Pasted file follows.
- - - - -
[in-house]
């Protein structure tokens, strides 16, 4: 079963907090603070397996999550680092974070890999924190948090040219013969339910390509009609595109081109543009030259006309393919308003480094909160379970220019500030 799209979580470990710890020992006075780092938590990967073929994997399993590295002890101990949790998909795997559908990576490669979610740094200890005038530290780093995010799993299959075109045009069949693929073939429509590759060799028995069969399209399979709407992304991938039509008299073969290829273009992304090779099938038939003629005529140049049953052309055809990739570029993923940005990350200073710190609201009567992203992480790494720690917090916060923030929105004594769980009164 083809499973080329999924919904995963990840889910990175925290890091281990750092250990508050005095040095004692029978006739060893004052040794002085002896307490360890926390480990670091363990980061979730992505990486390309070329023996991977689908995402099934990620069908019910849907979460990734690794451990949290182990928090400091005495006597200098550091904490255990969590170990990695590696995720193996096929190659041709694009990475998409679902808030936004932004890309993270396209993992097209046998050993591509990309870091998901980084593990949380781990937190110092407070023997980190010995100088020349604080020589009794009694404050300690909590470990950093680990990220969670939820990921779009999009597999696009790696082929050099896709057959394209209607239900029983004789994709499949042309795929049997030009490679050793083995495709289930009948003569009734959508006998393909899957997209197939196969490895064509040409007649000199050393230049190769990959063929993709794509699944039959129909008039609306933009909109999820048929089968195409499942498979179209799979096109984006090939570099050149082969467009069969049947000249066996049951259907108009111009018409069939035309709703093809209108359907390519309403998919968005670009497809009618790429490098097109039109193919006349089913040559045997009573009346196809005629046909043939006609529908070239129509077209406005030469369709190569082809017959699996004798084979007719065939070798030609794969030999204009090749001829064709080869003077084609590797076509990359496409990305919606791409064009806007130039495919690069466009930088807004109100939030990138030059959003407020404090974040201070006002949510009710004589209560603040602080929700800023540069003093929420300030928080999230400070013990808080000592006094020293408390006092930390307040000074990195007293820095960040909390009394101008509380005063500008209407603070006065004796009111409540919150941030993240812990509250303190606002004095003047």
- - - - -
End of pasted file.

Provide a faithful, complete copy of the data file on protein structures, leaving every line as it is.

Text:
[in-house]
């Protein structure tokens, strides 16, 4: 079963907090603070397996999550680092974070890999924190948090040219013969339910390509009609595109081109543009030259006309393919308003480094909160379970220019500030 799209979580470990710890020992006075780092938590990967073929994997399993590295002890101990949790998909795997559908990576490669979610740094200890005038530290780093995010799993299959075109045009069949693929073939429509590759060799028995069969399209399979709407992304991938039509008299073969290829273009992304090779099938038939003629005529140049049953052309055809990739570029993923940005990350200073710190609201009567992203992480790494720690917090916060923030929105004594769980009164 083809499973080329999924919904995963990840889910990175925290890091281990750092250990508050005095040095004692029978006739060893004052040794002085002896307490360890926390480990670091363990980061979730992505990486390309070329023996991977689908995402099934990620069908019910849907979460990734690794451990949290182990928090400091005495006597200098550091904490255990969590170990990695590696995720193996096929190659041709694009990475998409679902808030936004932004890309993270396209993992097209046998050993591509990309870091998901980084593990949380781990937190110092407070023997980190010995100088020349604080020589009794009694404050300690909590470990950093680990990220969670939820990921779009999009597999696009790696082929050099896709057959394209209607239900029983004789994709499949042309795929049997030009490679050793083995495709289930009948003569009734959508006998393909899957997209197939196969490895064509040409007649000199050393230049190769990959063929993709794509699944039959129909008039609306933009909109999820048929089968195409499942498979179209799979096109984006090939570099050149082969467009069969049947000249066996049951259907108009111009018409069939035309709703093809209108359907390519309403998919968005670009497809009618790429490098097109039109193919006349089913040559045997009573009346196809005629046909043939006609529908070239129509077209406005030469369709190569082809017959699996004798084979007719065939070798030609794969030999204009090749001829064709080869003077084609590797076509990359496409990305919606791409064009806007130039495919690069466009930088807004109100939030990138030059959003407020404090974040201070006002949510009710004589209560603040602080929700800023540069003093929420300030928080999230400070013990808080000592006094020293408390006092930390307040000074990195007293820095960040909390009394101008509380005063500008209407603070006065004796009111409540919150941030993240812990509250303190606002004095003047």